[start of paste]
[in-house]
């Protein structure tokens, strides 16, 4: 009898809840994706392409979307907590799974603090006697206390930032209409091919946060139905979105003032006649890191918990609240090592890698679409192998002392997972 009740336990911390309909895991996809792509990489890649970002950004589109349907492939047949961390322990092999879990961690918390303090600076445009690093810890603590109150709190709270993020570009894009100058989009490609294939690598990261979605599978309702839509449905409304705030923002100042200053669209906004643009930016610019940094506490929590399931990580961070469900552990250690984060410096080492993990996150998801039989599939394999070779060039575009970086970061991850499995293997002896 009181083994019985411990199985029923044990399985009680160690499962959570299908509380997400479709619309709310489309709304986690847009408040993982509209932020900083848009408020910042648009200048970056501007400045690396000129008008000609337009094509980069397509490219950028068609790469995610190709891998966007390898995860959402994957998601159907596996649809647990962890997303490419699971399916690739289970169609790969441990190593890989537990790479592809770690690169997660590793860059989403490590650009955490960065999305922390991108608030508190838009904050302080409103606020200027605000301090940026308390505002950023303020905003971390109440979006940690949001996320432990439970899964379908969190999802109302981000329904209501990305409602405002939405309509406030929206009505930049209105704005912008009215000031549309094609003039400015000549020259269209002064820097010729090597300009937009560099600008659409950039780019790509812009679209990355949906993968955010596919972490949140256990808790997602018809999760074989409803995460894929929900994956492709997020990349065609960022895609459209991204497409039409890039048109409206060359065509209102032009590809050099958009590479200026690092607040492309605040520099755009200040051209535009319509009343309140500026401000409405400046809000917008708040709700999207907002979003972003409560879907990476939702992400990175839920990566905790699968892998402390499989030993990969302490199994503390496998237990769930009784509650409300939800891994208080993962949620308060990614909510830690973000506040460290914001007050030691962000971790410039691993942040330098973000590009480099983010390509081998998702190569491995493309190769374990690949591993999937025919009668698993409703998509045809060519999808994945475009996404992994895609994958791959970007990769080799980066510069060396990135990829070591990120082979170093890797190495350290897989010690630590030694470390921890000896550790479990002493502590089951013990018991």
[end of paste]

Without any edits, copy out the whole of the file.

[in-house]
């Protein structure tokens, strides 16, 4: 009898809840994706392409979307907590799974603090006697206390930032209409091919946060139905979105003032006649890191918990609240090592890698679409192998002392997972 009740336990911390309909895991996809792509990489890649970002950004589109349907492939047949961390322990092999879990961690918390303090600076445009690093810890603590109150709190709270993020570009894009100058989009490609294939690598990261979605599978309702839509449905409304705030923002100042200053669209906004643009930016610019940094506490929590399931990580961070469900552990250690984060410096080492993990996150998801039989599939394999070779060039575009970086970061991850499995293997002896 009181083994019985411990199985029923044990399985009680160690499962959570299908509380997400479709619309709310489309709304986690847009408040993982509209932020900083848009408020910042648009200048970056501007400045690396000129008008000609337009094509980069397509490219950028068609790469995610190709891998966007390898995860959402994957998601159907596996649809647990962890997303490419699971399916690739289970169609790969441990190593890989537990790479592809770690690169997660590793860059989403490590650009955490960065999305922390991108608030508190838009904050302080409103606020200027605000301090940026308390505002950023303020905003971390109440979006940690949001996320432990439970899964379908969190999802109302981000329904209501990305409602405002939405309509406030929206009505930049209105704005912008009215000031549309094609003039400015000549020259269209002064820097010729090597300009937009560099600008659409950039780019790509812009679209990355949906993968955010596919972490949140256990808790997602018809999760074989409803995460894929929900994956492709997020990349065609960022895609459209991204497409039409890039048109409206060359065509209102032009590809050099958009590479200026690092607040492309605040520099755009200040051209535009319509009343309140500026401000409405400046809000917008708040709700999207907002979003972003409560879907990476939702992400990175839920990566905790699968892998402390499989030993990969302490199994503390496998237990769930009784509650409300939800891994208080993962949620308060990614909510830690973000506040460290914001007050030691962000971790410039691993942040330098973000590009480099983010390509081998998702190569491995493309190769374990690949591993999937025919009668698993409703998509045809060519999808994945475009996404992994895609994958791959970007990769080799980066510069060396990135990829070591990120082979170093890797190495350290897989010690630590030694470390921890000896550790479990002493502590089951013990018991």